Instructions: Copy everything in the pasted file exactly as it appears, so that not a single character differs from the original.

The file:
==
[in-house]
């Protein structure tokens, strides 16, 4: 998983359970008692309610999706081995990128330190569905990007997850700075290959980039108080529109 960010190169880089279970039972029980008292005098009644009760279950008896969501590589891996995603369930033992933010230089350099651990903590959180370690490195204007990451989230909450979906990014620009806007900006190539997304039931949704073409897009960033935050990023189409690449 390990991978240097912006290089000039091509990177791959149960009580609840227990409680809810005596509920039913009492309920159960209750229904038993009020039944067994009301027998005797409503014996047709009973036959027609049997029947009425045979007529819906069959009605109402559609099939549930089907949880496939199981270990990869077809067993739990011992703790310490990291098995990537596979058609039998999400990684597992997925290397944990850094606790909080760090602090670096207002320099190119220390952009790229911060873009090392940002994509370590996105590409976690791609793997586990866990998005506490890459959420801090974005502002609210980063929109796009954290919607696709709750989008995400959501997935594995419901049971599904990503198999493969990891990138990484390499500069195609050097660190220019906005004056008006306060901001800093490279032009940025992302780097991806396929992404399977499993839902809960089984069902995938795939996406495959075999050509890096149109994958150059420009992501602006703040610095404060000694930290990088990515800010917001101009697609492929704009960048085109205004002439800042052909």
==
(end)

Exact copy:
[in-house]
């Protein structure tokens, strides 16, 4: 998983359970008692309610999706081995990128330190569905990007997850700075290959980039108080529109 960010190169880089279970039972029980008292005098009644009760279950008896969501590589891996995603369930033992933010230089350099651990903590959180370690490195204007990451989230909450979906990014620009806007900006190539997304039931949704073409897009960033935050990023189409690449 390990991978240097912006290089000039091509990177791959149960009580609840227990409680809810005596509920039913009492309920159960209750229904038993009020039944067994009301027998005797409503014996047709009973036959027609049997029947009425045979007529819906069959009605109402559609099939549930089907949880496939199981270990990869077809067993739990011992703790310490990291098995990537596979058609039998999400990684597992997925290397944990850094606790909080760090602090670096207002320099190119220390952009790229911060873009090392940002994509370590996105590409976690791609793997586990866990998005506490890459959420801090974005502002609210980063929109796009954290919607696709709750989008995400959501997935594995419901049971599904990503198999493969990891990138990484390499500069195609050097660190220019906005004056008006306060901001800093490279032009940025992302780097991806396929992404399977499993839902809960089984069902995938795939996406495959075999050509890096149109994958150059420009992501602006703040610095404060000694930290990088990515800010917001101009697609492929704009960048085109205004002439800042052909």